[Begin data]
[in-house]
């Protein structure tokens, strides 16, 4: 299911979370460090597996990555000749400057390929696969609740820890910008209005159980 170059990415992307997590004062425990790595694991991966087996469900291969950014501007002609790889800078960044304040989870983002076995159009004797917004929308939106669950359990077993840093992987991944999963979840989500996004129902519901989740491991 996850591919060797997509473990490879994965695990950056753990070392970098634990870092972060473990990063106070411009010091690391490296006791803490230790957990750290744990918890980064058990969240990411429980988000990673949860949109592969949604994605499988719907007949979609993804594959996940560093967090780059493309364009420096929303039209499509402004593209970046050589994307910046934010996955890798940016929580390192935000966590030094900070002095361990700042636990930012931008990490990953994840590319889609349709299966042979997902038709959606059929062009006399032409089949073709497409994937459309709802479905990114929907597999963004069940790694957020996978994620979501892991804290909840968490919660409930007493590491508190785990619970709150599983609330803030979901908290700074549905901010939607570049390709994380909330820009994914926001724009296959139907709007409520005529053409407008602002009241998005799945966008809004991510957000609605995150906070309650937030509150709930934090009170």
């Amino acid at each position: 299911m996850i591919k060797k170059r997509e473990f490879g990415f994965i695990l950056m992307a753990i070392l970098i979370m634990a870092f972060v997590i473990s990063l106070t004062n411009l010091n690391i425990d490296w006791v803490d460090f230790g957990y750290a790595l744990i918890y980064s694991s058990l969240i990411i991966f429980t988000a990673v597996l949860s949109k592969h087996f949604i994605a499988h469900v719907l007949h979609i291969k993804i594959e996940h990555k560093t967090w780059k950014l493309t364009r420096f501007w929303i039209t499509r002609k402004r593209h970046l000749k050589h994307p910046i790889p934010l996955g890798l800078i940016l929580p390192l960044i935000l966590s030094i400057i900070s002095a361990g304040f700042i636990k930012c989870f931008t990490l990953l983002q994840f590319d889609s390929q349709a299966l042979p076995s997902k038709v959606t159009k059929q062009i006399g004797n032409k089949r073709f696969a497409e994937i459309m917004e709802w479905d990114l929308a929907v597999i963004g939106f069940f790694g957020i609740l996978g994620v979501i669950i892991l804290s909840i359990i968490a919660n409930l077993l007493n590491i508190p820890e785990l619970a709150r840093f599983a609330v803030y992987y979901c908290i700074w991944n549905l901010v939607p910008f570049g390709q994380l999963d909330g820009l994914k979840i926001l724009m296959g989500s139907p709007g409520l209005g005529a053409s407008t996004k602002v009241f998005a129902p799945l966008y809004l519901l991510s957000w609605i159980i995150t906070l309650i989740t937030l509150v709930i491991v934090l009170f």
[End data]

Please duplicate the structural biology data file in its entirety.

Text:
[in-house]
């Protein structure tokens, strides 16, 4: 299911979370460090597996990555000749400057390929696969609740820890910008209005159980 170059990415992307997590004062425990790595694991991966087996469900291969950014501007002609790889800078960044304040989870983002076995159009004797917004929308939106669950359990077993840093992987991944999963979840989500996004129902519901989740491991 996850591919060797997509473990490879994965695990950056753990070392970098634990870092972060473990990063106070411009010091690391490296006791803490230790957990750290744990918890980064058990969240990411429980988000990673949860949109592969949604994605499988719907007949979609993804594959996940560093967090780059493309364009420096929303039209499509402004593209970046050589994307910046934010996955890798940016929580390192935000966590030094900070002095361990700042636990930012931008990490990953994840590319889609349709299966042979997902038709959606059929062009006399032409089949073709497409994937459309709802479905990114929907597999963004069940790694957020996978994620979501892991804290909840968490919660409930007493590491508190785990619970709150599983609330803030979901908290700074549905901010939607570049390709994380909330820009994914926001724009296959139907709007409520005529053409407008602002009241998005799945966008809004991510957000609605995150906070309650937030509150709930934090009170």
């Amino acid at each position: 299911m996850i591919k060797k170059r997509e473990f490879g990415f994965i695990l950056m992307a753990i070392l970098i979370m634990a870092f972060v997590i473990s990063l106070t004062n411009l010091n690391i425990d490296w006791v803490d460090f230790g957990y750290a790595l744990i918890y980064s694991s058990l969240i990411i991966f429980t988000a990673v597996l949860s949109k592969h087996f949604i994605a499988h469900v719907l007949h979609i291969k993804i594959e996940h990555k560093t967090w780059k950014l493309t364009r420096f501007w929303i039209t499509r002609k402004r593209h970046l000749k050589h994307p910046i790889p934010l996955g890798l800078i940016l929580p390192l960044i935000l966590s030094i400057i900070s002095a361990g304040f700042i636990k930012c989870f931008t990490l990953l983002q994840f590319d889609s390929q349709a299966l042979p076995s997902k038709v959606t159009k059929q062009i006399g004797n032409k089949r073709f696969a497409e994937i459309m917004e709802w479905d990114l929308a929907v597999i963004g939106f069940f790694g957020i609740l996978g994620v979501i669950i892991l804290s909840i359990i968490a919660n409930l077993l007493n590491i508190p820890e785990l619970a709150r840093f599983a609330v803030y992987y979901c908290i700074w991944n549905l901010v939607p910008f570049g390709q994380l999963d909330g820009l994914k979840i926001l724009m296959g989500s139907p709007g409520l209005g005529a053409s407008t996004k602002v009241f998005a129902p799945l966008y809004l519901l991510s957000w609605i159980i995150t906070l309650i989740t937030l509150v709930i491991v934090l009170f």